Bruce Elliott is probably best remembered by fans of pulp fiction for writing a handful of unremarkable stories for 'The Shadow' magazine, but Stark House has rediscovered and rereleased his 1952 noir novel “One Is A Lonely Number,” originally a Lion Books paperback. The new edition is paired with “Black Wings Has My Angel” by Elliott Chaze, a highly-regarded novel that I hope to read and review soon.
The writing in “One Is A Lonely Number” begins promisingly: “It was stinking hot, Chicago hot, whore house hot. The dribble of sweat combining on both their bodies was slimy.” The vivid descriptors continue with a prostitute exhibiting “too-full breasts that slopped over each side of her rib cage.” Right away, it’s clear that author Bruce Elliott intends to bring his A-Game game to noir fiction writing.
Larry is one of ten escaped convicts from Joliet prison following nearly five years inside. After getting laid with a hooker, his next order of business is to get down to Mexico. This isn’t just a tropical place to enjoy freedom for Larry, but a necessary move for his respiratory health. While incarcerated, one of his lungs was removed due to tuberculosis, and the warm Mexican air will be easier on his taxed remaining lung.
As he makes his way down south, he finds himself in a small town enjoying the company of multiple voluptuous and willing women while working at a local bar and eatery. The female characters in this book are all filled with treachery and emotional instability. The femmes are fatale, but they never pretend to be innocent or honorable. This is also a highly sexual - if not always graphic - fugitive story, but Elliott’s excellent writing makes the misogyny sing. This dim view of fictional females isn’t unusual given the genre and the 1952 publication date, but “One Is a Lonely Number” probably isn’t the wisest anniversary gift for your new bride.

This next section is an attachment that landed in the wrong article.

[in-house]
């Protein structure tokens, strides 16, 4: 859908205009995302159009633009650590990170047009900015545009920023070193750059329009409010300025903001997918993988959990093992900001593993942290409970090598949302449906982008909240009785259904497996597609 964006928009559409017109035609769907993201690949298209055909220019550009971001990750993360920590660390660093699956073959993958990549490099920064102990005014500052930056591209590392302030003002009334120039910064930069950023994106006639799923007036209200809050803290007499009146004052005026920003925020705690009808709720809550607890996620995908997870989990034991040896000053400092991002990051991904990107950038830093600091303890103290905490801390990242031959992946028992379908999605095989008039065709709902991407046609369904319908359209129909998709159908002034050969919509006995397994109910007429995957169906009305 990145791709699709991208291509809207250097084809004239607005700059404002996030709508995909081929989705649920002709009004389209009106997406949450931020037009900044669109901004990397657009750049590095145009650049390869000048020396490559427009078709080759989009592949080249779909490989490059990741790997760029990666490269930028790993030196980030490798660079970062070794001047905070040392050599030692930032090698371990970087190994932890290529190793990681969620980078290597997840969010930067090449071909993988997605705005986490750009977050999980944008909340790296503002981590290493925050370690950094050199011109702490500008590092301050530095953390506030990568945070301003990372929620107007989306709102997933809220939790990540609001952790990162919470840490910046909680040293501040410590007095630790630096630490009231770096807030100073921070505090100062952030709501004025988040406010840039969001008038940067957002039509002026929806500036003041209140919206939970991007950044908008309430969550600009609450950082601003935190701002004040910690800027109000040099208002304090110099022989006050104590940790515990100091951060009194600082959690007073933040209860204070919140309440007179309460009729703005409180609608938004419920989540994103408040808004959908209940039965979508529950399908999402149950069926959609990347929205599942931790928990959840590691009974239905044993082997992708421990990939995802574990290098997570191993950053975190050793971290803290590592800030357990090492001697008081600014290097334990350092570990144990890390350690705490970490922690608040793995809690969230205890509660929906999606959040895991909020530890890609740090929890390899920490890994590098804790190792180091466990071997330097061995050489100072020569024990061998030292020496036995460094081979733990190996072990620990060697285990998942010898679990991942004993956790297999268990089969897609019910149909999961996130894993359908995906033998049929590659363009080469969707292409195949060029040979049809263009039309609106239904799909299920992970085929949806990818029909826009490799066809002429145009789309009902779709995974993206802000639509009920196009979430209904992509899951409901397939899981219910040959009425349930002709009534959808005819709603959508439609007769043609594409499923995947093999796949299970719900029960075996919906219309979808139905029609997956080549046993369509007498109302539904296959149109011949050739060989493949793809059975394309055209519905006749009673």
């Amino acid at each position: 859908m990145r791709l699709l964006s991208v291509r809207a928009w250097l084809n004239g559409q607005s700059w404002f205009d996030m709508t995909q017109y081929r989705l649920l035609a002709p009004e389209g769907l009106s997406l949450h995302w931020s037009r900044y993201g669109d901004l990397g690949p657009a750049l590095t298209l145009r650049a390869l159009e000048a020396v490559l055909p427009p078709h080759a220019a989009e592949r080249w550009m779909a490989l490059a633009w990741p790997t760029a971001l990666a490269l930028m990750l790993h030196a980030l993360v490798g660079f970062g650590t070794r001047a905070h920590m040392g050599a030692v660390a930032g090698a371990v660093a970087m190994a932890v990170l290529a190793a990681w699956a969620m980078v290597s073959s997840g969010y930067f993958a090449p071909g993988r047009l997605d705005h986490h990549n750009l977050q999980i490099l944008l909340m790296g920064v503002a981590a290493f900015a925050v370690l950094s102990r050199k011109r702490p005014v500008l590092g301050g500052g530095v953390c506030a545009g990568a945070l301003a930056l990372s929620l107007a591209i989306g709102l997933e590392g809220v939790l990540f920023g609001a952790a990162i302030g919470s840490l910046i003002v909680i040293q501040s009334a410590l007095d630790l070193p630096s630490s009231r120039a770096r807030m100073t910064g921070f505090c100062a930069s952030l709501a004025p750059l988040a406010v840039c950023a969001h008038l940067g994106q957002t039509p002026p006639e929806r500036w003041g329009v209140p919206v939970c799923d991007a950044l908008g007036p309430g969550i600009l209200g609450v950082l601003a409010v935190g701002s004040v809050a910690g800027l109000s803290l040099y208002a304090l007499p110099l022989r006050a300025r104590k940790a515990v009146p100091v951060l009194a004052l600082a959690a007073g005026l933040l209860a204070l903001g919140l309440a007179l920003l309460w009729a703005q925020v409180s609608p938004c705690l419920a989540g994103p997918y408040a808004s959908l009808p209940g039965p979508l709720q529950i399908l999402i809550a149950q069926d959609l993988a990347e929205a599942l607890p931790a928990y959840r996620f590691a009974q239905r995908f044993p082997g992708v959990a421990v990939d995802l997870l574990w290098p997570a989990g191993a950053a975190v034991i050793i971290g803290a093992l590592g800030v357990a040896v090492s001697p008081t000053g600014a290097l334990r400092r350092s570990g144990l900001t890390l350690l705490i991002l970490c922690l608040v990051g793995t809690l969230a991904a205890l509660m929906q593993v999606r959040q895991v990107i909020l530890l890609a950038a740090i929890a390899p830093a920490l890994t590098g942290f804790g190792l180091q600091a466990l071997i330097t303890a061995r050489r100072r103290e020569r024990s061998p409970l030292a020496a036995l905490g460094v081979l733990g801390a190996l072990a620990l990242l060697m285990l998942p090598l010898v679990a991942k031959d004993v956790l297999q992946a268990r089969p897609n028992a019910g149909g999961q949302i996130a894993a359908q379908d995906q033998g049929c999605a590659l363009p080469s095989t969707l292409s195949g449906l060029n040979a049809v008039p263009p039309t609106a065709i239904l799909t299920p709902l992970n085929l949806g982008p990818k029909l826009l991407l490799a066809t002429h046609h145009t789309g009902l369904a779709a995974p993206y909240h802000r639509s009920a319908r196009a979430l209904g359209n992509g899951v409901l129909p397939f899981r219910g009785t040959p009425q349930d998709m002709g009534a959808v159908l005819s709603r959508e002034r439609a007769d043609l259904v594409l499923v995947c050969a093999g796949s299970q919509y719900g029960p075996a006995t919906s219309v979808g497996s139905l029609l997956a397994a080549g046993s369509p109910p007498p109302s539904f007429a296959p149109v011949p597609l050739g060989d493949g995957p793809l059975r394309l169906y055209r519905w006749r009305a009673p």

Eventually, the opportunity to commit some profitable crimes is presented to Larry, and the allure of some easy cash to stake his trip to Mexico is too attractive to decline. There’s a plot twist regarding one of the women that is a real curve ball, and Larry’s reaction to it is totally depraved. This is a book that could never have been published in today’s climate as the societal norms have shifted too greatly.
“One Is A Lonely Number” is a total blast of a crime novel. It’s weird as all hell and unlike any other book of the era that I can recall. The plot holes can be overlooked because the fast-moving paperback is just so damn full of surprises. A giant standing ovation for Stark House for bringing this lost classic back to life. Highly recommended.